Amid sabotage accusations, AGF Malami snubs SERAP event, as Sagay calls for stiff penalty for SANs
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Amid sabotage accusations, AGF Malami snubs SERAP event, as Sagay calls for stiff penalty for SANs



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Chairman of the Presidential Advisory Committee Against Corruption, Professor Itse Sagay (SAN), on Wednesday advocated for stiff punishment for counsels, especially Senior Advocates, who obstruct and frustrate proceedings in high-profile corruption cases.

Sagay made these proposals at the Socio-Economic Rights and Accountability Project (SERAP)’s latest media round table titled: Strategies and Approaches for the Successful Completion and Effective Prosecution of Abandoned and Unresolved High Profile Cases of Corruption in Nigeria. Combating Grand Corruption and Impunity in Nigeria.

The Attorney General of the Federation and Minister of Justice, Abubakar Malami (SAN), who was expected at the event, sent Mr Okoi Obolo- Obla, Special Assistant on Prosecution to President Muhammadu Buhari, to represent him instead.

His absence may not be unconnected with SERAP’s recent insinuation that he may be attempting to sabotage their petition against former governors and ex-governors who were drawing dual pension, owing largely to the absence of any visible or decipherable effort to process the petition sent to his office about two weeks ago.

The round table held in Ikeja, Lagos, is organised in collaboration with TrustAfrica.
In his paper, Sagay also urged prosecuting counsels in grand corruption cases “to apply to reinstate any case struck out for want of prosecution. In cases requiring appeal, the authorities must apply for leave to appeal out of time, and prepare evidence and legal arguments thoroughly, including by inviting consultants to advise.”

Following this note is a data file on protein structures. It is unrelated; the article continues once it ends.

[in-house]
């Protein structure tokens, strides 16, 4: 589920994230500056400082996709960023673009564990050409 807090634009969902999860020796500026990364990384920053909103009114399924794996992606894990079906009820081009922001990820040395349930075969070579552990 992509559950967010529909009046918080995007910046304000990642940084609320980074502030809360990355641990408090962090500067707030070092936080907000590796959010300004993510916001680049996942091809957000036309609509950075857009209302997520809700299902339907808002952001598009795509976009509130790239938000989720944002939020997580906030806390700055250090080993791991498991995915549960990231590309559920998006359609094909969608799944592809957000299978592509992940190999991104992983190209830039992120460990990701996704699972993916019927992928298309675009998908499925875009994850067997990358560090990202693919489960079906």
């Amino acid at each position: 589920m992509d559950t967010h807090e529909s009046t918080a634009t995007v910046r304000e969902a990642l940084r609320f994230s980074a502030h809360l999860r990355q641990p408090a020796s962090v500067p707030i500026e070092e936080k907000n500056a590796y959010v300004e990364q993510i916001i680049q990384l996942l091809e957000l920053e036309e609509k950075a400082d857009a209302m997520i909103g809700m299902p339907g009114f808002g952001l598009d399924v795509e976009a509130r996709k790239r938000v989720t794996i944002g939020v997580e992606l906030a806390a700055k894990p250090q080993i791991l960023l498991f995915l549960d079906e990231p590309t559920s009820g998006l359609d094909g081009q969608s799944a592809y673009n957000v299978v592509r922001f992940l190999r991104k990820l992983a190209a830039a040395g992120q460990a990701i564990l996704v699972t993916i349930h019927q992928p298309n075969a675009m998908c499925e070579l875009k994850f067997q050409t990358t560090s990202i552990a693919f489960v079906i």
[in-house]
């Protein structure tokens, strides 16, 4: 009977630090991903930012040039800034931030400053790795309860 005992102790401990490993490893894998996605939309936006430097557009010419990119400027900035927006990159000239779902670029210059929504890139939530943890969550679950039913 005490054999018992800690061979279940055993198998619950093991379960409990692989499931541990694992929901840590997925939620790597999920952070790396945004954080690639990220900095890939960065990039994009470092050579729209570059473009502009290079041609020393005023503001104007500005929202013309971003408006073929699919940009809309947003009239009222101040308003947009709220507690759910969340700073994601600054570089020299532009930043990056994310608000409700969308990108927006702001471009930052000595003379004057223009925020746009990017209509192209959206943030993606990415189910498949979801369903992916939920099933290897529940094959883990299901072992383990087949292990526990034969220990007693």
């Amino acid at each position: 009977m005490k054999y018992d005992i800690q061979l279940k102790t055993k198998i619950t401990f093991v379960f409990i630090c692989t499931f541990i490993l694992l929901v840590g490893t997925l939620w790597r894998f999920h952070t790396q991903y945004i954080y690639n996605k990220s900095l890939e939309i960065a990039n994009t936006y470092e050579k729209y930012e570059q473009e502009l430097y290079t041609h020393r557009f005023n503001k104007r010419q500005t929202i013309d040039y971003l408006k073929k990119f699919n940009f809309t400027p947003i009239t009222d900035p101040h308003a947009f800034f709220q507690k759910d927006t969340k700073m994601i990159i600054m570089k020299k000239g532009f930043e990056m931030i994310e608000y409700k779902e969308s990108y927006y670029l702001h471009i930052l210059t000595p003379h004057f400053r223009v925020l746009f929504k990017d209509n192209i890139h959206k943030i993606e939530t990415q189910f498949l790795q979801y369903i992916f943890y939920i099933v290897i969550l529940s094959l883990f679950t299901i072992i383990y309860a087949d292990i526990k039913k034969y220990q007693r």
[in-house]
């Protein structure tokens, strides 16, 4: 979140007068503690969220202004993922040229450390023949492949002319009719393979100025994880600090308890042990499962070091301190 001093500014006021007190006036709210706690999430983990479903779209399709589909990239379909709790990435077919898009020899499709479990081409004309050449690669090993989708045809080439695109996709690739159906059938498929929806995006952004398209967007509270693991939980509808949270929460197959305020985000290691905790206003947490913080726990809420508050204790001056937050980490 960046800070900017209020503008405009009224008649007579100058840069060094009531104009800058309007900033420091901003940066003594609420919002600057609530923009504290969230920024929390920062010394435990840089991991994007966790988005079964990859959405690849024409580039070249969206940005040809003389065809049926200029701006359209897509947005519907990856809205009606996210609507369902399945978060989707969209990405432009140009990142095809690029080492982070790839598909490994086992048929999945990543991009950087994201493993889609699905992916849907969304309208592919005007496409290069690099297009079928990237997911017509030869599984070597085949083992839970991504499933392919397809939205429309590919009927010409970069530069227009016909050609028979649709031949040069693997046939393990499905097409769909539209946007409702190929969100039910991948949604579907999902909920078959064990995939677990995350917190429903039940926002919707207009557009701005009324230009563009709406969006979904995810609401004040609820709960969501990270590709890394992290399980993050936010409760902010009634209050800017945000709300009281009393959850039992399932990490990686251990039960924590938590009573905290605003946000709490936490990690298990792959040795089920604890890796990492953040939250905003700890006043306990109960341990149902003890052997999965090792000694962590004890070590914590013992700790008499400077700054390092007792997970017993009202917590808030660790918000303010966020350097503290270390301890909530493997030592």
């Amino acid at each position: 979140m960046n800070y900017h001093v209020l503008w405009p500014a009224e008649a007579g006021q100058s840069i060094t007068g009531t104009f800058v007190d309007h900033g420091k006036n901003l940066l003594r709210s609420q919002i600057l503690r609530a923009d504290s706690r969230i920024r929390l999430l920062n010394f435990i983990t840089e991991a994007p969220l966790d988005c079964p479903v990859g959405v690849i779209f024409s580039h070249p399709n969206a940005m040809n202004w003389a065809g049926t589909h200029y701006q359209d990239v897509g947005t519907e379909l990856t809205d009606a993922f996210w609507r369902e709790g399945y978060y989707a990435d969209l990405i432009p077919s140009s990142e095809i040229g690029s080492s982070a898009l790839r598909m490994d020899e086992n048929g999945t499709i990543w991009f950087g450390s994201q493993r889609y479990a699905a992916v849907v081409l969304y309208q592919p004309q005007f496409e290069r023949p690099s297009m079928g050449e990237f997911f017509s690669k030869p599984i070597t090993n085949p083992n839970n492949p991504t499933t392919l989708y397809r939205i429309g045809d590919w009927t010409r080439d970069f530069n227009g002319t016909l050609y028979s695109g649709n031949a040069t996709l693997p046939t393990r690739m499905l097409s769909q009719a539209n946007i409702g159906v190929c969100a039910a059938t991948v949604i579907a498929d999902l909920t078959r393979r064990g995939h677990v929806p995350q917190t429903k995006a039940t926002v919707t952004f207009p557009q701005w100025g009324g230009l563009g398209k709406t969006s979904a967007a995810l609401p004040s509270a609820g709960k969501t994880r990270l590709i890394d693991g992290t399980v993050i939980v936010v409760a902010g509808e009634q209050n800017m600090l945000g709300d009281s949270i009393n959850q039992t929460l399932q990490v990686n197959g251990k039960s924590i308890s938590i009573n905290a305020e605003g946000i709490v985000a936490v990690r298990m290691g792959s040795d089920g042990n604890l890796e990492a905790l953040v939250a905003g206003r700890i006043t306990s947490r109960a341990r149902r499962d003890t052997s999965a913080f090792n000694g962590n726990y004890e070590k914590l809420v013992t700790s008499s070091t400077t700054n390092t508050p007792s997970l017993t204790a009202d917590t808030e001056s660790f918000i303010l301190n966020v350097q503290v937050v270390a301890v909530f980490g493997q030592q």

According to Sagay, prosecuting authorities must “Insist on full application of Sections 306 and 396 of the Administration of Criminal Justice Act, namely: No stay of proceedings under any circumstances – S. 306.Any preliminary objection must be taken together with the substantive issue – S. 396(2), and hearings shall be on a daily basis, but in exceptional cases, adjournments not to be in excess of 14 working day, may be granted. Such adjournments not to exceed 5 in any proceedings – S. 396 (3) and (4).”

Sagay also recommended that, “A High Court Judge who is elevated whilst presiding over a criminal case, should be allowed to conclude the case without any effect on his new status. The Head of various Courts, namely Chief Justice of Nigeria; President, Court of Appeal; Chief Judge of the Federal High Court; and Chief Judges of State High Courts, should be sensitised about the very critical nature of the fight against high-level official corruption to Nigeria’s development and the welfare of its peoples.”

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Other recommendations by the PACAC chairman read in part: “Pending the establishment of a Special Crimes Court for the whole country, Criminal Divisions should be created in the Federal and State High Courts. Specially vetted and selected Judges, known for integrity and self-discipline should be posted to man such Courts.”

The Attorney General and Commissioner for Justice of Ogun State, Mr. Olumide Ayeni, who chaired the event, said, “Any person who loves this society will welcome and attend events of this nature. It is a very important subject we are here to discuss, to find ways of addressing the cankerworm that has evaded our society.”

Speaking also, Mr Okoi Obolo- Obla, on his part, said, “I admire what SERAP is doing. It is not Buhari’s work to fight corruption alone, it is all our fight. It is corruption that is fueling this agitation by the different groups.”


By Ebere Ndukwu …


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